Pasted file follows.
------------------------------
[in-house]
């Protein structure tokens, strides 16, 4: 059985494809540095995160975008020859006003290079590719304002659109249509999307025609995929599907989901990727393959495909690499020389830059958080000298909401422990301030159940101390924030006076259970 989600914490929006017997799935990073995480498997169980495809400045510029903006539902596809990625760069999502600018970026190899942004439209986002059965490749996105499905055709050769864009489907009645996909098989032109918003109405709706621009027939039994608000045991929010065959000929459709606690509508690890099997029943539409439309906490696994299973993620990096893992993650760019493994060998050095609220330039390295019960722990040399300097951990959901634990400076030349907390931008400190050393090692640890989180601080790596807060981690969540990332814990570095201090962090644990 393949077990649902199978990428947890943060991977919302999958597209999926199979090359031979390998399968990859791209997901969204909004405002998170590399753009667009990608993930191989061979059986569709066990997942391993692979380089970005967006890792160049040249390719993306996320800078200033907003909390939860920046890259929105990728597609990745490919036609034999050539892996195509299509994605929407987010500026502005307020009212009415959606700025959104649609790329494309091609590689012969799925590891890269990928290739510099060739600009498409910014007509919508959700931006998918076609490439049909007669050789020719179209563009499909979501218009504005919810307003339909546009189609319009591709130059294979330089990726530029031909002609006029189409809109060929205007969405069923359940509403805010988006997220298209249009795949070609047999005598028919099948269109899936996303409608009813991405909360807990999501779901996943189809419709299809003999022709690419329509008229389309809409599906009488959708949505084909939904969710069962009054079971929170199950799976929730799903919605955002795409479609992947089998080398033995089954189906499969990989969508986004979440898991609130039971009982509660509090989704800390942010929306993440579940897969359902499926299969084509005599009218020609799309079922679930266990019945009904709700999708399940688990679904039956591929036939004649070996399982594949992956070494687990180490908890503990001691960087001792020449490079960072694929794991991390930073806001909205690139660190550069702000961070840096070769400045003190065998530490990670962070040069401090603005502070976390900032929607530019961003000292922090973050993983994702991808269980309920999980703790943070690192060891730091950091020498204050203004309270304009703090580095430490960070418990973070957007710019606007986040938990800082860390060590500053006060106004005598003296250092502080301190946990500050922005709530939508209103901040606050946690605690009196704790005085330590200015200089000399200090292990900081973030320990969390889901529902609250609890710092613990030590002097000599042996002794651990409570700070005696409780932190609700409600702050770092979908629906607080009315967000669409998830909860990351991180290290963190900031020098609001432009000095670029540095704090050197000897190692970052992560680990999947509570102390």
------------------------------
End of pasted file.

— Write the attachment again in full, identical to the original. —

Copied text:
[in-house]
């Protein structure tokens, strides 16, 4: 059985494809540095995160975008020859006003290079590719304002659109249509999307025609995929599907989901990727393959495909690499020389830059958080000298909401422990301030159940101390924030006076259970 989600914490929006017997799935990073995480498997169980495809400045510029903006539902596809990625760069999502600018970026190899942004439209986002059965490749996105499905055709050769864009489907009645996909098989032109918003109405709706621009027939039994608000045991929010065959000929459709606690509508690890099997029943539409439309906490696994299973993620990096893992993650760019493994060998050095609220330039390295019960722990040399300097951990959901634990400076030349907390931008400190050393090692640890989180601080790596807060981690969540990332814990570095201090962090644990 393949077990649902199978990428947890943060991977919302999958597209999926199979090359031979390998399968990859791209997901969204909004405002998170590399753009667009990608993930191989061979059986569709066990997942391993692979380089970005967006890792160049040249390719993306996320800078200033907003909390939860920046890259929105990728597609990745490919036609034999050539892996195509299509994605929407987010500026502005307020009212009415959606700025959104649609790329494309091609590689012969799925590891890269990928290739510099060739600009498409910014007509919508959700931006998918076609490439049909007669050789020719179209563009499909979501218009504005919810307003339909546009189609319009591709130059294979330089990726530029031909002609006029189409809109060929205007969405069923359940509403805010988006997220298209249009795949070609047999005598028919099948269109899936996303409608009813991405909360807990999501779901996943189809419709299809003999022709690419329509008229389309809409599906009488959708949505084909939904969710069962009054079971929170199950799976929730799903919605955002795409479609992947089998080398033995089954189906499969990989969508986004979440898991609130039971009982509660509090989704800390942010929306993440579940897969359902499926299969084509005599009218020609799309079922679930266990019945009904709700999708399940688990679904039956591929036939004649070996399982594949992956070494687990180490908890503990001691960087001792020449490079960072694929794991991390930073806001909205690139660190550069702000961070840096070769400045003190065998530490990670962070040069401090603005502070976390900032929607530019961003000292922090973050993983994702991808269980309920999980703790943070690192060891730091950091020498204050203004309270304009703090580095430490960070418990973070957007710019606007986040938990800082860390060590500053006060106004005598003296250092502080301190946990500050922005709530939508209103901040606050946690605690009196704790005085330590200015200089000399200090292990900081973030320990969390889901529902609250609890710092613990030590002097000599042996002794651990409570700070005696409780932190609700409600702050770092979908629906607080009315967000669409998830909860990351991180290290963190900031020098609001432009000095670029540095704090050197000897190692970052992560680990999947509570102390």